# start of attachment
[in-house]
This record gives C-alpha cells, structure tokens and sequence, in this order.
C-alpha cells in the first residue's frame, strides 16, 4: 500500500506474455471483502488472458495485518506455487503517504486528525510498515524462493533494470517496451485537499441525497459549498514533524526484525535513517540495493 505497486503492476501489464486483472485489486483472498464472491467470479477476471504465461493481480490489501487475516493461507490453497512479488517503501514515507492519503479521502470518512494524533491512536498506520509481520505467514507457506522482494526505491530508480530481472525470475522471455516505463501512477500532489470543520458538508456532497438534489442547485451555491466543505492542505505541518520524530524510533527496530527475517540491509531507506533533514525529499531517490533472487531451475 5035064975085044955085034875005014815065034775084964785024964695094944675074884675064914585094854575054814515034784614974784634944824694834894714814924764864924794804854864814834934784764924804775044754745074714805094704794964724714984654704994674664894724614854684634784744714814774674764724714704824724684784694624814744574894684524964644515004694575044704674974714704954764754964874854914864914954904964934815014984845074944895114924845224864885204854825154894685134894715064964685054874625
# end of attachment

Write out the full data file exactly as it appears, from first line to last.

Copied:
[in-house]
This record gives C-alpha cells, structure tokens and sequence, in this order.
C-alpha cells in the first residue's frame, strides 16, 4: 500500500506474455471483502488472458495485518506455487503517504486528525510498515524462493533494470517496451485537499441525497459549498514533524526484525535513517540495493 505497486503492476501489464486483472485489486483472498464472491467470479477476471504465461493481480490489501487475516493461507490453497512479488517503501514515507492519503479521502470518512494524533491512536498506520509481520505467514507457506522482494526505491530508480530481472525470475522471455516505463501512477500532489470543520458538508456532497438534489442547485451555491466543505492542505505541518520524530524510533527496530527475517540491509531507506533533514525529499531517490533472487531451475 5035064975085044955085034875005014815065034775084964785024964695094944675074884675064914585094854575054814515034784614974784634944824694834894714814924764864924794804854864814834934784764924804775044754745074714805094704794964724714984654704994674664894724614854684634784744714814774674764724714704824724684784694624814744574894684524964644515004694575044704674974714704954764754964874854914864914954904964934815014984845074944895114924845224864885204854825154894685134894715064964685054874625